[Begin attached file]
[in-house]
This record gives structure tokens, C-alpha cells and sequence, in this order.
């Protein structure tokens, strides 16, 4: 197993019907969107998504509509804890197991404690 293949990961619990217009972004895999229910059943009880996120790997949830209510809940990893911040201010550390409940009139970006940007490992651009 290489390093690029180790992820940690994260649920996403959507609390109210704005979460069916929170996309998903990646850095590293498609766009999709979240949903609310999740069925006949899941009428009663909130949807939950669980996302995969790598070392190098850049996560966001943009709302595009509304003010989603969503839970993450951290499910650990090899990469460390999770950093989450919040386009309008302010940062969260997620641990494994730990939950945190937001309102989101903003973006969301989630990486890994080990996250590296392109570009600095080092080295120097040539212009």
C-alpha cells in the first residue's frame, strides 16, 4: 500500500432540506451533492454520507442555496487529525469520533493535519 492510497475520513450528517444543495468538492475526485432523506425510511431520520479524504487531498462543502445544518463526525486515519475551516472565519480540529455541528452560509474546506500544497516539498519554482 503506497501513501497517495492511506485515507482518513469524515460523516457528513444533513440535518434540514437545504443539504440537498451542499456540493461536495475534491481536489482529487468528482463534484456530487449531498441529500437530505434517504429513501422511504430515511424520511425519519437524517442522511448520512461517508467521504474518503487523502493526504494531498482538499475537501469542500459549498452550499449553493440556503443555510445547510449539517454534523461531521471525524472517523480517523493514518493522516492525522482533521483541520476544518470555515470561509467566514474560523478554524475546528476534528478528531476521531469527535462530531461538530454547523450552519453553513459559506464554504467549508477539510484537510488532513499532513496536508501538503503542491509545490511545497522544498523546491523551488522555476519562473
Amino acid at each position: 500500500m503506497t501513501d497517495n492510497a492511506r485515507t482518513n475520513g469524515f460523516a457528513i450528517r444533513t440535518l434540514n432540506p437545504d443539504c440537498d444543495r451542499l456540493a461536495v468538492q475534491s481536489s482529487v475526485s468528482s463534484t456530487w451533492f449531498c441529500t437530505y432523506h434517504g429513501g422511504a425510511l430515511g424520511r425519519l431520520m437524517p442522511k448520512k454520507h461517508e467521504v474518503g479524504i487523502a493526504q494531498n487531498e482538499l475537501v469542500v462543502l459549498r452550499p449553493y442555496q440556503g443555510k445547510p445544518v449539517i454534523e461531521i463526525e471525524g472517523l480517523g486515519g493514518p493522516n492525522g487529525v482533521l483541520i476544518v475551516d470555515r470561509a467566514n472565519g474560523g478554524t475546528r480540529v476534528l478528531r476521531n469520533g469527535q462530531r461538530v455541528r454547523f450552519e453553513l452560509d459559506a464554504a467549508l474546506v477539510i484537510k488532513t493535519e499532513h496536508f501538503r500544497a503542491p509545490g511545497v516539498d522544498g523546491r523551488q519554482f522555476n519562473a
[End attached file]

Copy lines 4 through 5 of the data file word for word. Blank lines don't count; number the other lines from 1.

C-alpha cells in the first residue's frame, strides 16, 4: 500500500432540506451533492454520507442555496487529525469520533493535519 492510497475520513450528517444543495468538492475526485432523506425510511431520520479524504487531498462543502445544518463526525486515519475551516472565519480540529455541528452560509474546506500544497516539498519554482 503506497501513501497517495492511506485515507482518513469524515460523516457528513444533513440535518434540514437545504443539504440537498451542499456540493461536495475534491481536489482529487468528482463534484456530487449531498441529500437530505434517504429513501422511504430515511424520511425519519437524517442522511448520512461517508467521504474518503487523502493526504494531498482538499475537501469542500459549498452550499449553493440556503443555510445547510449539517454534523461531521471525524472517523480517523493514518493522516492525522482533521483541520476544518470555515470561509467566514474560523478554524475546528476534528478528531476521531469527535462530531461538530454547523450552519453553513459559506464554504467549508477539510484537510488532513499532513496536508501538503503542491509545490511545497522544498523546491523551488522555476519562473
Amino acid at each position: 500500500m503506497t501513501d497517495n492510497a492511506r485515507t482518513n475520513g469524515f460523516a457528513i450528517r444533513t440535518l434540514n432540506p437545504d443539504c440537498d444543495r451542499l456540493a461536495v468538492q475534491s481536489s482529487v475526485s468528482s463534484t456530487w451533492f449531498c441529500t437530505y432523506h434517504g429513501g422511504a425510511l430515511g424520511r425519519l431520520m437524517p442522511k448520512k454520507h461517508e467521504v474518503g479524504i487523502a493526504q494531498n487531498e482538499l475537501v469542500v462543502l459549498r452550499p449553493y442555496q440556503g443555510k445547510p445544518v449539517i454534523e461531521i463526525e471525524g472517523l480517523g486515519g493514518p493522516n492525522g487529525v482533521l483541520i476544518v475551516d470555515r470561509a467566514n472565519g474560523g478554524t475546528r480540529v476534528l478528531r476521531n469520533g469527535q462530531r461538530v455541528r454547523f450552519e453553513l452560509d459559506a464554504a467549508l474546506v477539510i484537510k488532513t493535519e499532513h496536508f501538503r500544497a503542491p509545490g511545497v516539498d522544498g523546491r523551488q519554482f522555476n519562473a